The opinion of the court was delivered by: ROBINSON, JR.
This matter comes before the Court on Defendant KAL's Supplement to Motion for Entry of Orders of Dismissal. This case is one of those pending in this Court resulting from the shootdown by the Soviets of KAL Flight 007 in 1983. On July 25, 1985, this Court dismissed three actions for lack of subject matter jurisdiction because the United States was not a proper location for the suits under the terms of the Warsaw Convention.
Since that time, 28 additional actions have fallen within the scope of that Order and have been dismissed. Defendant argues that this case is no different than the others in that the United States does not qualify as any of the four potential jurisdictions for this suit as enumerated by the Warsaw Convention.
In opposition to KAL's motion, Plaintiffs contend that the facts of this case distinguish it from those that have previously been dismissed arguing that this Court has subject matter jurisdiction because the United States was decedent's destination on the ill-fated flight.
The facts of this case are uncomplicated. Stanley Dorman lived and worked in New York. His employer, Banff Ltd., purchased a ticket for him aboard Korean Airlines to travel on business to the Orient. According to Plaintiff, Dorman was to leave from New York, make intermediate stops in Seoul, Taipei and Hong Kong, and then return to New York. If Dorman's passenger ticket reflected this itinerary, Plaintiff's suit would fall clearly with the provisions of the Warsaw convention as being brought at the place of the passenger's destination. Unfortunately for Dorman, Banff purchased his ticket from a travel agent in Montreal, Canada to take advantage of lower fares to the Orient from Montreal than from the United States. For this reason, his ticket reflects a round-trip flight beginning and ending in Montreal with intermediate stops in New York, Seoul, Taipei and Hong Kong.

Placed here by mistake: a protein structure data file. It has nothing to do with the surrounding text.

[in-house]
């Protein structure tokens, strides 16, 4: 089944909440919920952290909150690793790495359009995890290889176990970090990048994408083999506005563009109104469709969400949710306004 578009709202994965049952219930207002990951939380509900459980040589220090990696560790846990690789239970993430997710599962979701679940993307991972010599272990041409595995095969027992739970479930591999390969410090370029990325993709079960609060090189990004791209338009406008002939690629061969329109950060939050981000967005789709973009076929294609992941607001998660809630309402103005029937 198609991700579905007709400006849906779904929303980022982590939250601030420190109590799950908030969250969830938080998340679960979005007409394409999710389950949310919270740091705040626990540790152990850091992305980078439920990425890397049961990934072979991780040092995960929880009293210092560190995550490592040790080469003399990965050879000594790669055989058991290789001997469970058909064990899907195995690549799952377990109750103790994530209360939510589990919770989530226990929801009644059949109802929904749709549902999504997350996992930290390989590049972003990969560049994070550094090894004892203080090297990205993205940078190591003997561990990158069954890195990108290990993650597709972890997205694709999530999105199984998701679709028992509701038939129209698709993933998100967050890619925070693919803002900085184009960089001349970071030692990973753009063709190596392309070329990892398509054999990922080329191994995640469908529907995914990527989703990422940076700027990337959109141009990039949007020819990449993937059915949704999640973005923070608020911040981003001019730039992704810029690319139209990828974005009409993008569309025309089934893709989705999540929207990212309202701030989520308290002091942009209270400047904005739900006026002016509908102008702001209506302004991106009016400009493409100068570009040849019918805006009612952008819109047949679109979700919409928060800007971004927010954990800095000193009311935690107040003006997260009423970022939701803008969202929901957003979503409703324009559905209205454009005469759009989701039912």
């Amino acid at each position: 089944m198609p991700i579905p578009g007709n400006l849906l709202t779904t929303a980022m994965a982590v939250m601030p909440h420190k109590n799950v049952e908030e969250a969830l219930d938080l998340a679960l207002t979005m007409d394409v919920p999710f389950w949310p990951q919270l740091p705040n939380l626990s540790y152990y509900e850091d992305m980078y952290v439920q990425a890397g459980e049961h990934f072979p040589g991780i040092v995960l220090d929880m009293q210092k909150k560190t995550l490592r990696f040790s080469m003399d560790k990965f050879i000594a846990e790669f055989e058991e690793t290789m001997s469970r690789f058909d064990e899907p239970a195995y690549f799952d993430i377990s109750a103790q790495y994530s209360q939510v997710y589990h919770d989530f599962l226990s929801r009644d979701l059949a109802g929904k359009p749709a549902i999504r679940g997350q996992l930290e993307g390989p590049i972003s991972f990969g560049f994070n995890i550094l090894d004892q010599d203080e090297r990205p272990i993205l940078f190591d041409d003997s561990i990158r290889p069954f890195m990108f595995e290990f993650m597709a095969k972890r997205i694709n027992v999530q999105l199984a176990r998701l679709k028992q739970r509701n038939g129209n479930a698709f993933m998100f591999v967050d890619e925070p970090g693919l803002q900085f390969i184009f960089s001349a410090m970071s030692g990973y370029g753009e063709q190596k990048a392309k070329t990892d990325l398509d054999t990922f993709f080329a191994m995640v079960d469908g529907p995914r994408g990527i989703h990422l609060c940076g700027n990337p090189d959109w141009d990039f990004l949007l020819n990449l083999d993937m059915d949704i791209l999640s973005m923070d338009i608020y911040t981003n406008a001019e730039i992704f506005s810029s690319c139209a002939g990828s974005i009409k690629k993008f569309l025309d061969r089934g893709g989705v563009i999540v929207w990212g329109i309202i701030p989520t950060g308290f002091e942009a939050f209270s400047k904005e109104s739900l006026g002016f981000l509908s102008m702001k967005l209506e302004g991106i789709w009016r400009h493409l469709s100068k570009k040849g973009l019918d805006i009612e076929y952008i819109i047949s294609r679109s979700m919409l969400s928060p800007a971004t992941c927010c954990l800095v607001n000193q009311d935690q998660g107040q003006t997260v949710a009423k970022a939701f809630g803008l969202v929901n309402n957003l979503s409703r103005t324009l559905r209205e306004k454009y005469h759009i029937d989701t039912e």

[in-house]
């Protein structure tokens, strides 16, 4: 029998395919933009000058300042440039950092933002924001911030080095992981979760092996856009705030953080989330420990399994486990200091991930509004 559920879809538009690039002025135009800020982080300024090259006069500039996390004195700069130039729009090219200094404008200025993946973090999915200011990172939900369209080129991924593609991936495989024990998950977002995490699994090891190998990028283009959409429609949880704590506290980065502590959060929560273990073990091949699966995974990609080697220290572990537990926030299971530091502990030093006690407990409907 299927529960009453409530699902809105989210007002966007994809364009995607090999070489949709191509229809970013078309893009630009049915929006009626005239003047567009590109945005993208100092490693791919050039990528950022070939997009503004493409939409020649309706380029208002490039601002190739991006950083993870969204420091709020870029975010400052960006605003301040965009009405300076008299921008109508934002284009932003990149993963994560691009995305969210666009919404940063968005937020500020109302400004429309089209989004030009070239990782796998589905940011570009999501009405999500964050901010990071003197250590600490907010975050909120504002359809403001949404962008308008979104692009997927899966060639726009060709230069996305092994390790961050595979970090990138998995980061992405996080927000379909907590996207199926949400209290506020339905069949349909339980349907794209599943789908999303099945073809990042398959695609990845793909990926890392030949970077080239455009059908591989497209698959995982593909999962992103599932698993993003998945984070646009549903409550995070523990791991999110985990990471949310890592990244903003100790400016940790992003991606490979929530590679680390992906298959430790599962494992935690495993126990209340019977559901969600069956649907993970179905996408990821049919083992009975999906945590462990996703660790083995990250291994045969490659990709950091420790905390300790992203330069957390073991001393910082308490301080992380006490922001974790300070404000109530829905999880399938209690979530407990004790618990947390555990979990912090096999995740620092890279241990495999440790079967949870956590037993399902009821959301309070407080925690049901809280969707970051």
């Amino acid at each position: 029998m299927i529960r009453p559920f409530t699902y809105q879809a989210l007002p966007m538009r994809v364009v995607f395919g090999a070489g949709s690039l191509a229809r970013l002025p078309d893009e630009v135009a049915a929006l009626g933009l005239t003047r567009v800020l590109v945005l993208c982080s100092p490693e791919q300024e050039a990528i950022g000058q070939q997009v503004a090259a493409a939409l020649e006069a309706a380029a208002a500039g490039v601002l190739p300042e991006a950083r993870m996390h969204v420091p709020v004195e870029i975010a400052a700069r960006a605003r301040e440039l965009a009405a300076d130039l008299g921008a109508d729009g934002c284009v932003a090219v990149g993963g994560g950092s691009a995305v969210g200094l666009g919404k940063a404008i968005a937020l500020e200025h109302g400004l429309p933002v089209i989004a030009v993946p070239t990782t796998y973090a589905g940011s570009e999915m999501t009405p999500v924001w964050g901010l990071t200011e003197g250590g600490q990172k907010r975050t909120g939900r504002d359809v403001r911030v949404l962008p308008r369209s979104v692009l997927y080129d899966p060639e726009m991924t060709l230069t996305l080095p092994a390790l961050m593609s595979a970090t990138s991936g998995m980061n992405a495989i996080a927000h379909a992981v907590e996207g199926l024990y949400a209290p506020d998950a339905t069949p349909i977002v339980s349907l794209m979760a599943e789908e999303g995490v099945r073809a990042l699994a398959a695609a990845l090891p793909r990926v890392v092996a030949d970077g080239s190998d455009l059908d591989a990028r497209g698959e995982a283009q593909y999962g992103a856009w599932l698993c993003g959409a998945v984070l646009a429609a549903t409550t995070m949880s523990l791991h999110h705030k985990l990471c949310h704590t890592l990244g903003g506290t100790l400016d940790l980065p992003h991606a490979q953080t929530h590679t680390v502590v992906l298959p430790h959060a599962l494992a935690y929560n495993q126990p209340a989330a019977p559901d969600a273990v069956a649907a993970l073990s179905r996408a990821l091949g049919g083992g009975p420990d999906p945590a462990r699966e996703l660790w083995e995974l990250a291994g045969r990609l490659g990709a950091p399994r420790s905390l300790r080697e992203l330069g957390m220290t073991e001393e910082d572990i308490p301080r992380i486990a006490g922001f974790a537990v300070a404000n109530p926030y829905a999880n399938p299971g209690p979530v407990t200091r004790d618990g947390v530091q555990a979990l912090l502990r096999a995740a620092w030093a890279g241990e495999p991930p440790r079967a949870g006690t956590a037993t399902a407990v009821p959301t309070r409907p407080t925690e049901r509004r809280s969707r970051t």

It is undisputed that Dorman did not use the first segment of his ticket; the ticket was mailed to New York from where he departed. Affidavits from his widow and employer indicate that he did not intend to use the last segment of the ticket either. Apparently he had made four previous trips to the Orient that had been ticketed in the same fashion and he had never used the New York to Montreal or Montreal to New York segments of the tickets.
Plaintiffs make two arguments that Dorman's destination was the United States for the purposes of subject matter jurisdiction under the Warsaw Convention. The first is that this Court should look beyond the ticket in determining a passenger's destination to take into account his intent and expectations. Under this analysis, Plaintiffs argue that the aforementioned affidavits, together with Dorman's history of travel to the Orient on similar tickets without stops in Montreal justifies a finding that New York was his destination.
Plaintiffs' second argument originates in the fact that this action was initially filed in the United States District Court for the Central District of California and then transferred to this Court under the provisions of 28 U.S.C. § 1407. Plaintiffs, citing Van Dusen v. Barrack, 376 U.S. 612, 11 L. Ed. 2d 945, 84 S. Ct. 805 (1964), contend that in this situation, this Court must apply the substantive law of the transferor court. Defendant argues to the contrary that Van Dusen applies only to questions regarding the applicability of state law in diversity cases. This Court holds that plaintiffs' is the sounder view. See, In Re Air Crash Disaster at Boston, Massachusetts on July 31, 1973, 399 F. Supp. 1106 (D. Mass. 1975); Jayne v. Royal Jordanian Airlines Corp., 502 F. Supp. 848, 851 (S.D.N.Y. 1980); In Re Air Crash Disaster Near Chicago, Illinois on May 25, 1979, 644 F.2d 594 (7th Cir.), cert. denied, sub nom. Lin v. American Airlines, 454 U.S. 878, 70 L. Ed. 2d 187, 102 S. Ct. 358 (1981); Sentner v. Amtrak, 540 F. Supp. 557, 559 (D.N.J. 1982).